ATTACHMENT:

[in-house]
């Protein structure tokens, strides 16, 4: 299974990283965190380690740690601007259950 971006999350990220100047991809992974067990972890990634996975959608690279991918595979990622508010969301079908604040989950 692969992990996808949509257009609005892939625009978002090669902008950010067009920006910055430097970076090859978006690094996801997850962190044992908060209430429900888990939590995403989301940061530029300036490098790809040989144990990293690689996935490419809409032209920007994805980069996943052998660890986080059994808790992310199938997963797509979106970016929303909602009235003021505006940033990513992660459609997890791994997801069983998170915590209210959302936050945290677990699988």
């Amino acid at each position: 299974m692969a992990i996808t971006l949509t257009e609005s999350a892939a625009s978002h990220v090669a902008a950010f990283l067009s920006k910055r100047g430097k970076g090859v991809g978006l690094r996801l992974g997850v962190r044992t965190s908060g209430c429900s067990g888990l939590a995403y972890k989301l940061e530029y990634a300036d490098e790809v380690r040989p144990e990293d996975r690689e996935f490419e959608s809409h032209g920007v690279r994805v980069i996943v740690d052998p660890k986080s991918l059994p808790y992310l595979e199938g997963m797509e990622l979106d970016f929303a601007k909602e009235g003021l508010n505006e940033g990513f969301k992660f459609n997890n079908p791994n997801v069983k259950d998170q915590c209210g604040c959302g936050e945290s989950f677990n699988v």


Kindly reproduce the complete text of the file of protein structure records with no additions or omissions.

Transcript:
[in-house]
């Protein structure tokens, strides 16, 4: 299974990283965190380690740690601007259950 971006999350990220100047991809992974067990972890990634996975959608690279991918595979990622508010969301079908604040989950 692969992990996808949509257009609005892939625009978002090669902008950010067009920006910055430097970076090859978006690094996801997850962190044992908060209430429900888990939590995403989301940061530029300036490098790809040989144990990293690689996935490419809409032209920007994805980069996943052998660890986080059994808790992310199938997963797509979106970016929303909602009235003021505006940033990513992660459609997890791994997801069983998170915590209210959302936050945290677990699988």
């Amino acid at each position: 299974m692969a992990i996808t971006l949509t257009e609005s999350a892939a625009s978002h990220v090669a902008a950010f990283l067009s920006k910055r100047g430097k970076g090859v991809g978006l690094r996801l992974g997850v962190r044992t965190s908060g209430c429900s067990g888990l939590a995403y972890k989301l940061e530029y990634a300036d490098e790809v380690r040989p144990e990293d996975r690689e996935f490419e959608s809409h032209g920007v690279r994805v980069i996943v740690d052998p660890k986080s991918l059994p808790y992310l595979e199938g997963m797509e990622l979106d970016f929303a601007k909602e009235g003021l508010n505006e940033g990513f969301k992660f459609n997890n079908p791994n997801v069983k259950d998170q915590c209210g604040c959302g936050e945290s989950f677990n699988v």